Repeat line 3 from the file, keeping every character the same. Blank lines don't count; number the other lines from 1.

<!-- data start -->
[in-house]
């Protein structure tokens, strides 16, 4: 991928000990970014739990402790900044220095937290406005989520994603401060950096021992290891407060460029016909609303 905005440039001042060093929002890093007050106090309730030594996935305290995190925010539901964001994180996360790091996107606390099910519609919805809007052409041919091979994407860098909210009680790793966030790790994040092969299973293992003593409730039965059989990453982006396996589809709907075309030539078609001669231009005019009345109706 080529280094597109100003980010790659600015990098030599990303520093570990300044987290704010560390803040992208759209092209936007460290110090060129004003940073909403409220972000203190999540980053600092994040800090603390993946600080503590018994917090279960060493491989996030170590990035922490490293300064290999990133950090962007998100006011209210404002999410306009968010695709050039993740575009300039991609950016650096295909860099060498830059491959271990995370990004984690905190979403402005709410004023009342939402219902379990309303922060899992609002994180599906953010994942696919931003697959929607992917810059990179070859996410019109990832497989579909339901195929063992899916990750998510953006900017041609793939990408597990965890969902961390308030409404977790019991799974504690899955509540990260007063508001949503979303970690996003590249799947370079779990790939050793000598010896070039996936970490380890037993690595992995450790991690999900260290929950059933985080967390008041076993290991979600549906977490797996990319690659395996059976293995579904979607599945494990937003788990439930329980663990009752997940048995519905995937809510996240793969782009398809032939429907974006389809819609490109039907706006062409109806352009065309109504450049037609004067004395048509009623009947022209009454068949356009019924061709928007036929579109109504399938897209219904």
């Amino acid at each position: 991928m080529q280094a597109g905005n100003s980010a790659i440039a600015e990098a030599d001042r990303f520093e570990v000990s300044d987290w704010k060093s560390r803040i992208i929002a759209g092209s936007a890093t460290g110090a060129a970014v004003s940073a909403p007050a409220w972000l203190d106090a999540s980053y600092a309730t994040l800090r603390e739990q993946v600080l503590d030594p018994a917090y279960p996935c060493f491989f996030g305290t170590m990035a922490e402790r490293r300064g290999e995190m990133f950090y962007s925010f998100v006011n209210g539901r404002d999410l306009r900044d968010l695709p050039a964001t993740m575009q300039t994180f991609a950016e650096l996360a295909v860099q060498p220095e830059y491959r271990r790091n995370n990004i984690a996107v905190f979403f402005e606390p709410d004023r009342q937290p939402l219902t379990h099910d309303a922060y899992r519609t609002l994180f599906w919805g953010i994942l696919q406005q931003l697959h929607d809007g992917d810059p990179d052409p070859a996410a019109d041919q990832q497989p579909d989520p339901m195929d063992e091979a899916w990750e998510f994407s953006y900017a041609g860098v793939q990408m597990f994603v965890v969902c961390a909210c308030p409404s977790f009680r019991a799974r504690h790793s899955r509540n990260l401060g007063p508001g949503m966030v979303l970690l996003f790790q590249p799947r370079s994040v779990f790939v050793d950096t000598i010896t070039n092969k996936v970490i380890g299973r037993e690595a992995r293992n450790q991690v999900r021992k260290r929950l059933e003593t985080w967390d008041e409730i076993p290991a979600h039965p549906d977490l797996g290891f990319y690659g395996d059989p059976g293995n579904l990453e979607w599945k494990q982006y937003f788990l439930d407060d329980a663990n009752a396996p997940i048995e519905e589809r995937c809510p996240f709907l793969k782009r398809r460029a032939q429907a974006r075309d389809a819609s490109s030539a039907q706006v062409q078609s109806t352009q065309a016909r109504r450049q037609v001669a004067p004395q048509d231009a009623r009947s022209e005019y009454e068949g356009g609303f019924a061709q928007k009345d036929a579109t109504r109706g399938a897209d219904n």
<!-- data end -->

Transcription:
């Amino acid at each position: 991928m080529q280094a597109g905005n100003s980010a790659i440039a600015e990098a030599d001042r990303f520093e570990v000990s300044d987290w704010k060093s560390r803040i992208i929002a759209g092209s936007a890093t460290g110090a060129a970014v004003s940073a909403p007050a409220w972000l203190d106090a999540s980053y600092a309730t994040l800090r603390e739990q993946v600080l503590d030594p018994a917090y279960p996935c060493f491989f996030g305290t170590m990035a922490e402790r490293r300064g290999e995190m990133f950090y962007s925010f998100v006011n209210g539901r404002d999410l306009r900044d968010l695709p050039a964001t993740m575009q300039t994180f991609a950016e650096l996360a295909v860099q060498p220095e830059y491959r271990r790091n995370n990004i984690a996107v905190f979403f402005e606390p709410d004023r009342q937290p939402l219902t379990h099910d309303a922060y899992r519609t609002l994180f599906w919805g953010i994942l696919q406005q931003l697959h929607d809007g992917d810059p990179d052409p070859a996410a019109d041919q990832q497989p579909d989520p339901m195929d063992e091979a899916w990750e998510f994407s953006y900017a041609g860098v793939q990408m597990f994603v965890v969902c961390a909210c308030p409404s977790f009680r019991a799974r504690h790793s899955r509540n990260l401060g007063p508001g949503m966030v979303l970690l996003f790790q590249p799947r370079s994040v779990f790939v050793d950096t000598i010896t070039n092969k996936v970490i380890g299973r037993e690595a992995r293992n450790q991690v999900r021992k260290r929950l059933e003593t985080w967390d008041e409730i076993p290991a979600h039965p549906d977490l797996g290891f990319y690659g395996d059989p059976g293995n579904l990453e979607w599945k494990q982006y937003f788990l439930d407060d329980a663990n009752a396996p997940i048995e519905e589809r995937c809510p996240f709907l793969k782009r398809r460029a032939q429907a974006r075309d389809a819609s490109s030539a039907q706006v062409q078609s109806t352009q065309a016909r109504r450049q037609v001669a004067p004395q048509d231009a009623r009947s022209e005019y009454e068949g356009g609303f019924a061709q928007k009345d036929a579109t109504r109706g399938a897209d219904n």